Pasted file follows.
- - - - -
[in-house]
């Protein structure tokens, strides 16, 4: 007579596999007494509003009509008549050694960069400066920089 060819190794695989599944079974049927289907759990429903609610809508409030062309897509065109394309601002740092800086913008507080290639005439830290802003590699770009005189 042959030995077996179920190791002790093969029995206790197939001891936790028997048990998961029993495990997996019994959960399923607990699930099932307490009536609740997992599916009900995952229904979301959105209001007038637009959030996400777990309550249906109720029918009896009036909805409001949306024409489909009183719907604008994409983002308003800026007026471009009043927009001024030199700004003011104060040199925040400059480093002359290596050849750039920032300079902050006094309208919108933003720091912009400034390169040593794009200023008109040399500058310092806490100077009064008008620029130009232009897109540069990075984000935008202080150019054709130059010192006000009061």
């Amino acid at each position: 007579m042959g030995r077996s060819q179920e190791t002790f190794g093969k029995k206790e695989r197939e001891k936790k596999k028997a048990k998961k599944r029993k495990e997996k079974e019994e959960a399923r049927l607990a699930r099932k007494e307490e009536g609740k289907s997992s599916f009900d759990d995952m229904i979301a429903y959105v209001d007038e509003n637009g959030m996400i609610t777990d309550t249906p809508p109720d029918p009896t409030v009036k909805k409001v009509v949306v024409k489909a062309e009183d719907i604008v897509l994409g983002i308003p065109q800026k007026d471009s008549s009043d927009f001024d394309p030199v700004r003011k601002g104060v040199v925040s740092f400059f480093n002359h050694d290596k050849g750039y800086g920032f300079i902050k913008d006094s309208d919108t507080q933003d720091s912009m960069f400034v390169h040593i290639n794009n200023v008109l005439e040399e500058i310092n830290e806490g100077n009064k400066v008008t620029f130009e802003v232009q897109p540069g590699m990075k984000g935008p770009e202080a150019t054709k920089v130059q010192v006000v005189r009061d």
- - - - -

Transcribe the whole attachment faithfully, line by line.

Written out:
[in-house]
């Protein structure tokens, strides 16, 4: 007579596999007494509003009509008549050694960069400066920089 060819190794695989599944079974049927289907759990429903609610809508409030062309897509065109394309601002740092800086913008507080290639005439830290802003590699770009005189 042959030995077996179920190791002790093969029995206790197939001891936790028997048990998961029993495990997996019994959960399923607990699930099932307490009536609740997992599916009900995952229904979301959105209001007038637009959030996400777990309550249906109720029918009896009036909805409001949306024409489909009183719907604008994409983002308003800026007026471009009043927009001024030199700004003011104060040199925040400059480093002359290596050849750039920032300079902050006094309208919108933003720091912009400034390169040593794009200023008109040399500058310092806490100077009064008008620029130009232009897109540069990075984000935008202080150019054709130059010192006000009061």
């Amino acid at each position: 007579m042959g030995r077996s060819q179920e190791t002790f190794g093969k029995k206790e695989r197939e001891k936790k596999k028997a048990k998961k599944r029993k495990e997996k079974e019994e959960a399923r049927l607990a699930r099932k007494e307490e009536g609740k289907s997992s599916f009900d759990d995952m229904i979301a429903y959105v209001d007038e509003n637009g959030m996400i609610t777990d309550t249906p809508p109720d029918p009896t409030v009036k909805k409001v009509v949306v024409k489909a062309e009183d719907i604008v897509l994409g983002i308003p065109q800026k007026d471009s008549s009043d927009f001024d394309p030199v700004r003011k601002g104060v040199v925040s740092f400059f480093n002359h050694d290596k050849g750039y800086g920032f300079i902050k913008d006094s309208d919108t507080q933003d720091s912009m960069f400034v390169h040593i290639n794009n200023v008109l005439e040399e500058i310092n830290e806490g100077n009064k400066v008008t620029f130009e802003v232009q897109p540069g590699m990075k984000g935008p770009e202080a150019t054709k920089v130059q010192v006000v005189r009061d």